The discussion at my school is frustrating at the moment, but I’m glad it’s happening. We’re very lucky to be the unique free, public, non-profit hybrid that we are. We have time every day as a staff to talk about our 85 students, our practice, and about what makes us tick. In the past, I’ve struggled to get any time to talk to other teachers or leaders (in my building). It was rare to sit down and really dig into an issue like, “Why do we take attendance?” or “Do we need grades to educate children?” These question are revolutionary and unwieldy enough in and of themselves, tossing them casually out into the arena of most groups of teachers elicits chaos at best, but maybe just intellectual indolence.

In our school, I’m so happy that we have the time to drop mice into these questions and watch them nose their toward an exit. Maybe we get a bit frantic while we’re trapped in dialogues like this, but their very presence and our willingness to engage in them, is unique and noteworthy.

When you have to face other people each day after a skirmish–read: tough conversation–you tend to go about that interaction differently than if you could just crawl back into your own corner of the school. You end up drawing many different things from the dialogue beyond who “won.” Too often in my previous experiences, there were clear winners and losers in the battle for time and attention in teacher meetings. People knew who had the power and what attitude would prevail; “rightness” was a matter of status quo, leverage, and pomp.

In my school this year, there’s the hope for benefiting from tough conversation. We have honest discussions about microcosmic events in teaching and learning. We STRUGGLE to learn why we do and don’t do certain things. No matter whose opinion dominates the discussion, there isn’t a lingering sense of competition, seniority, or eye-rolling.

Today, we had such a discussion. My blood pressure spiked. I had to dig deep to stay in the mix. Everyone was making volleys and bumping tough shots at one another, but fallen teammates were never left alone in the sand. We weren’t arguing because we each wanted to be committee chair, sponsor of X, Y, or Z, or some special kind of authority; we just wanted to figure out what would honestly help promote the most learning in our school building.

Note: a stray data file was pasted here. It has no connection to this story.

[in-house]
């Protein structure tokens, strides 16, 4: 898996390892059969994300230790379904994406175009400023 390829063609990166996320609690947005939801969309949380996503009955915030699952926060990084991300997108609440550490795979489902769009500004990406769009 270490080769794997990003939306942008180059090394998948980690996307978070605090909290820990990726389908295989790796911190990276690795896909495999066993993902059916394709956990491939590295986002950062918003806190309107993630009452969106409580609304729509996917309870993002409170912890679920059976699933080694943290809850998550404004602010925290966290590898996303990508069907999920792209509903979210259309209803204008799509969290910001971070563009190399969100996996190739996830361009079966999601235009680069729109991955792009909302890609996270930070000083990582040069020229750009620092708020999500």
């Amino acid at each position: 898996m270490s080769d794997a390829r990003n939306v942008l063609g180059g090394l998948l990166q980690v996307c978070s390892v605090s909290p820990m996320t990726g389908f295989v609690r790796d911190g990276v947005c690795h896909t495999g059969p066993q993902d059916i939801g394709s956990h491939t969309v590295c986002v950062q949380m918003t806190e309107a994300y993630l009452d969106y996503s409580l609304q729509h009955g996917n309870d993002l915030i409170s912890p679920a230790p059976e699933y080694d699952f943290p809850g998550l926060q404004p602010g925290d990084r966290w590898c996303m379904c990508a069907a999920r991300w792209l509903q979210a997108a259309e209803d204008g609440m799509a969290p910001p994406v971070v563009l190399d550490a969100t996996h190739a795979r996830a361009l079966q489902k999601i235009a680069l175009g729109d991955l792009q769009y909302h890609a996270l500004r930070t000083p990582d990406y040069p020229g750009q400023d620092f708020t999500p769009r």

At the end of the day, we’re all teachers, learners, and strugglers in life. When we cease to strive for solutions to those toughest problems, we become impotent to make the changes necessary to grow the little learners and future teachers that we call “students.” So, is my school perfect? Far from it. Are we trying? As hard as possible, and as earnestly as we can.

On Being Alone

If you are at first lonely, be patient.

My “always-on” lifestyle is fun. I’m on Twitter, Foursquare, Facebook, blogs, and myriad other social services that promote people sharing their stories and ideas in real-time. My iPhone is always on, my netbook is always charged in my saddlebag, and even my TV at home is connected to the Internet. In other words, I am only truly “alone” when I’m sleeping (even then, my wife and dog are there too).

I have wanted to spend time alone, but haven’t spent the effort necessary to seek out solitude. I tried to make a pledge during a summer fellowship with the National Writing Project in Kansas City to go acoustic; I wanted to go a week with no devices, only pen, paper, and face-to-face interaction. I promised myself I would honestly look at how and why I was so connected. What better time to be reflective than when I was being paid to think and write? Alas, I couldn’t bring myself to unplug. The addict came right back to the spacebar and motioned for another round.

I hadn’t reentered the memory of my failed endeavor until Tanya Davis yanked me by the collar and sat me down.

If your heart is bleeding, make the best of it.

I want to thank Paul Oh for sharing this poem on Facebook. It’s actually a bit strange when I think about it; the nature of the poem encourages just the opposite kind of action, but perhaps Paul knew this. Maybe he knew that overly connected people like me would need to see this. Whatever the reason, I’m going to make another attempt at an Internet fast. I’m not sure what it will look like yet or how long it will be, but I’m going to bookend it with this post and a reflection at its conclusion. While I’m still planning, I’m open to your suggestions.